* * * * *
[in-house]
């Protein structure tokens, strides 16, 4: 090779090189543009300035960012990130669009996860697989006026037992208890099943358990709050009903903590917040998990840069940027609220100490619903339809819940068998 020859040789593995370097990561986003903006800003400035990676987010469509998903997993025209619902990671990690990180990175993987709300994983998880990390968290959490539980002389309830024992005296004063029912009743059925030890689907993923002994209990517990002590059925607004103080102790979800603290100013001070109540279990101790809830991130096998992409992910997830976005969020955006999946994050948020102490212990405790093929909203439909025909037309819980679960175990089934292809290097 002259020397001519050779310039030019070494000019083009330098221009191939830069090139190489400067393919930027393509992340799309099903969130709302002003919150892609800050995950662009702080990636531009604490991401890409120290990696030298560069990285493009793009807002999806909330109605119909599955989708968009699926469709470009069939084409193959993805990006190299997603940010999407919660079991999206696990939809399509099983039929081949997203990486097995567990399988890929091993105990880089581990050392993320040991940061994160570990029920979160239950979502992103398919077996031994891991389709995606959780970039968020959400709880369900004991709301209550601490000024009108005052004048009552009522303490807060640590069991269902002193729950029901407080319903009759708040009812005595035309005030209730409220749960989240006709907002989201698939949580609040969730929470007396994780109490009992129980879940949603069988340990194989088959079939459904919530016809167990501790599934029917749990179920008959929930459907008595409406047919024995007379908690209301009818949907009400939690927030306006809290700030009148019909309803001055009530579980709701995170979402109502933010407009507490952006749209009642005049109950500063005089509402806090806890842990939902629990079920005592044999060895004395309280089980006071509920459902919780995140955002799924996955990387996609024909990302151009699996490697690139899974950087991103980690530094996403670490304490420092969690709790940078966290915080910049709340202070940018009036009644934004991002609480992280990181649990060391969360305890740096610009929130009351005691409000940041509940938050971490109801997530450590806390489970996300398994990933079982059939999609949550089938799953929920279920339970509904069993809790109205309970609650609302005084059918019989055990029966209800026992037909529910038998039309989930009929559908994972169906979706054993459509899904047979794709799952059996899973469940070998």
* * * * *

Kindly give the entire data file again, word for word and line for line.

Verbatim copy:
[in-house]
């Protein structure tokens, strides 16, 4: 090779090189543009300035960012990130669009996860697989006026037992208890099943358990709050009903903590917040998990840069940027609220100490619903339809819940068998 020859040789593995370097990561986003903006800003400035990676987010469509998903997993025209619902990671990690990180990175993987709300994983998880990390968290959490539980002389309830024992005296004063029912009743059925030890689907993923002994209990517990002590059925607004103080102790979800603290100013001070109540279990101790809830991130096998992409992910997830976005969020955006999946994050948020102490212990405790093929909203439909025909037309819980679960175990089934292809290097 002259020397001519050779310039030019070494000019083009330098221009191939830069090139190489400067393919930027393509992340799309099903969130709302002003919150892609800050995950662009702080990636531009604490991401890409120290990696030298560069990285493009793009807002999806909330109605119909599955989708968009699926469709470009069939084409193959993805990006190299997603940010999407919660079991999206696990939809399509099983039929081949997203990486097995567990399988890929091993105990880089581990050392993320040991940061994160570990029920979160239950979502992103398919077996031994891991389709995606959780970039968020959400709880369900004991709301209550601490000024009108005052004048009552009522303490807060640590069991269902002193729950029901407080319903009759708040009812005595035309005030209730409220749960989240006709907002989201698939949580609040969730929470007396994780109490009992129980879940949603069988340990194989088959079939459904919530016809167990501790599934029917749990179920008959929930459907008595409406047919024995007379908690209301009818949907009400939690927030306006809290700030009148019909309803001055009530579980709701995170979402109502933010407009507490952006749209009642005049109950500063005089509402806090806890842990939902629990079920005592044999060895004395309280089980006071509920459902919780995140955002799924996955990387996609024909990302151009699996490697690139899974950087991103980690530094996403670490304490420092969690709790940078966290915080910049709340202070940018009036009644934004991002609480992280990181649990060391969360305890740096610009929130009351005691409000940041509940938050971490109801997530450590806390489970996300398994990933079982059939999609949550089938799953929920279920339970509904069993809790109205309970609650609302005084059918019989055990029966209800026992037909529910038998039309989930009929559908994972169906979706054993459509899904047979794709799952059996899973469940070998």